Ratio of Debt to Income
The debt to income ratio is a tool lenders use to calculate how much money can be used for a monthly mortgage payment after you meet your various other monthly debt payments.
How to figure your qualifying ratio
Usually, underwriting for conventional loans needs a qualifying ratio of 28/36. An FHA loan will usually allow for a higher debt load, reflected in a higher (29/41) ratio.
The first number in a qualifying ratio is the maximum amount (as a percentage) of your gross monthly income that can be spent on housing (this includes mortgage principal and interest, PMI, hazard insurance, property taxes, and HOA dues).
The second number in the ratio is the maximum percentage of your gross monthly income that should be spent on housing costs and recurring debt together. Recurring debt includes things like car loans, child support and monthly credit card payments.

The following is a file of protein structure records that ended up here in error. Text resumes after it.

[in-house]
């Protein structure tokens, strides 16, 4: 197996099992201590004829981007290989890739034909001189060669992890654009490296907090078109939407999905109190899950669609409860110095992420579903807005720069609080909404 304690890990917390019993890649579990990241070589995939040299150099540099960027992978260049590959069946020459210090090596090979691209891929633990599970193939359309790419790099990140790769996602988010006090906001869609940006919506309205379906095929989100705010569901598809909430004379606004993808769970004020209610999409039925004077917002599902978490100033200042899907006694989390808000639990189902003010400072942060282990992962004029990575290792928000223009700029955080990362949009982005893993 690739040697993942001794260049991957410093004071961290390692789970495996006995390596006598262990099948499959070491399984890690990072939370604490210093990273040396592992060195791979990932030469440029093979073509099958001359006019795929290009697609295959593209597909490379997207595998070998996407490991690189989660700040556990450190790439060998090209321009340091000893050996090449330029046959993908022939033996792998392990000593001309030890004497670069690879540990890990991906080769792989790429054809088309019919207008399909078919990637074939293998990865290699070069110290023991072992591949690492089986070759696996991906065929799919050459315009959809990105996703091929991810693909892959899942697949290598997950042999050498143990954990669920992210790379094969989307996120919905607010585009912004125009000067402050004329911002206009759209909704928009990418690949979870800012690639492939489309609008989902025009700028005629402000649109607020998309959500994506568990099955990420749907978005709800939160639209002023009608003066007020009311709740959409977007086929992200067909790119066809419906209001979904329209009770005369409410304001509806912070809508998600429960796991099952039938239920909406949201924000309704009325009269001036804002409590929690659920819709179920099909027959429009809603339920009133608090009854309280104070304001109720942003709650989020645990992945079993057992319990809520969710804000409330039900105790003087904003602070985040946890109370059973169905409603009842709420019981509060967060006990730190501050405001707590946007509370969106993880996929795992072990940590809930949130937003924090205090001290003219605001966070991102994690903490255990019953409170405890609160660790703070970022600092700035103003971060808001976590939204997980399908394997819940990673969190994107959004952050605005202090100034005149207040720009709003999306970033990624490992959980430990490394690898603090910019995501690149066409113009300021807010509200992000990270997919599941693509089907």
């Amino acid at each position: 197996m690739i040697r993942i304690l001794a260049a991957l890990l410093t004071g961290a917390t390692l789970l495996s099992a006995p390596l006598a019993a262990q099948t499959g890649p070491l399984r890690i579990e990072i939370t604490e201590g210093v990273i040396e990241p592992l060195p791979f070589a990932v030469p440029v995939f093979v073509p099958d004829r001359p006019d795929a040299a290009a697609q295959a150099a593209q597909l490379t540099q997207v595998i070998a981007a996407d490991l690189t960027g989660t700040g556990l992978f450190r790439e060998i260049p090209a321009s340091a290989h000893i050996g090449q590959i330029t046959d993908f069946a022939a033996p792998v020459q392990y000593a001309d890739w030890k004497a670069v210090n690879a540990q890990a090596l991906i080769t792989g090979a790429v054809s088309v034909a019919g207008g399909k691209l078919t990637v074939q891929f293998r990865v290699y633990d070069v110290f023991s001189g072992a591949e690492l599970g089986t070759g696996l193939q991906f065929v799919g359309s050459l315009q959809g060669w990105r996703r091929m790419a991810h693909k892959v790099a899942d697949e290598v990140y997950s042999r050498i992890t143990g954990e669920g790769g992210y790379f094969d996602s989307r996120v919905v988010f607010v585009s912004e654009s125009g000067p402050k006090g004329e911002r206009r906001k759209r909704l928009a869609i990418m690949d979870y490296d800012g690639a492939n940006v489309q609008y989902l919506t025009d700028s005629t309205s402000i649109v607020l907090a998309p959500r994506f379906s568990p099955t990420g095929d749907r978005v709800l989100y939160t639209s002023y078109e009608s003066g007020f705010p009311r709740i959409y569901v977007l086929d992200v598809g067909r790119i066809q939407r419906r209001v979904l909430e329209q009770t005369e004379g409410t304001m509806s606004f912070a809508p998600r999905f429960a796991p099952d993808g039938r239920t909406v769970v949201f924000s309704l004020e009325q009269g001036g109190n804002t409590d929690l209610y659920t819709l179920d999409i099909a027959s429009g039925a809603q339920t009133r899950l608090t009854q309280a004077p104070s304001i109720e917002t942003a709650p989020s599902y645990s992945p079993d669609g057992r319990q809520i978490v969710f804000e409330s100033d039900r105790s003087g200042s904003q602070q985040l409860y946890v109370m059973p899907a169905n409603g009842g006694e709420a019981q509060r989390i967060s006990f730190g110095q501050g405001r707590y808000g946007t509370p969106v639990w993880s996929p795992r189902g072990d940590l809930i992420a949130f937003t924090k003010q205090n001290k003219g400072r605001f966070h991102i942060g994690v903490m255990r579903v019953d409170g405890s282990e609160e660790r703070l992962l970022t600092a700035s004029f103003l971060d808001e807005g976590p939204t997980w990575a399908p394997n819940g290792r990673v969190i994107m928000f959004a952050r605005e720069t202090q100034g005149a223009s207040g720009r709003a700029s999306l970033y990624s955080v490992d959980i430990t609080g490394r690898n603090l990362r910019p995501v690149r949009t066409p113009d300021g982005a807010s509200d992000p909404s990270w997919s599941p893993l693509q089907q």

Some example data:
With a 28/36 ratio
- Gross monthly income of $6,500 x .28 = $1,820 can be applied to housing
- Gross monthly income of $6,500 x .36 = $2,340 can be applied to recurring debt plus housing expenses
With a 29/41 (FHA) qualifying ratio
- Gross monthly income of $6,500 x .29 = $1,885 can be applied to housing
- Gross monthly income of $6,500 x .41 = $2,665 can be applied to recurring debt plus housing expenses
If you'd like to calculate pre-qualification numbers with your own financial data, feel free to use our Mortgage Qualifying Calculator.
Don't forget these are just guidelines. We'd be thrilled to pre-qualify you to help you determine how large a mortgage you can afford.
At Executive Lending Group, LLC, we answer questions about qualifying all the time. Give us a call at 8165258000.
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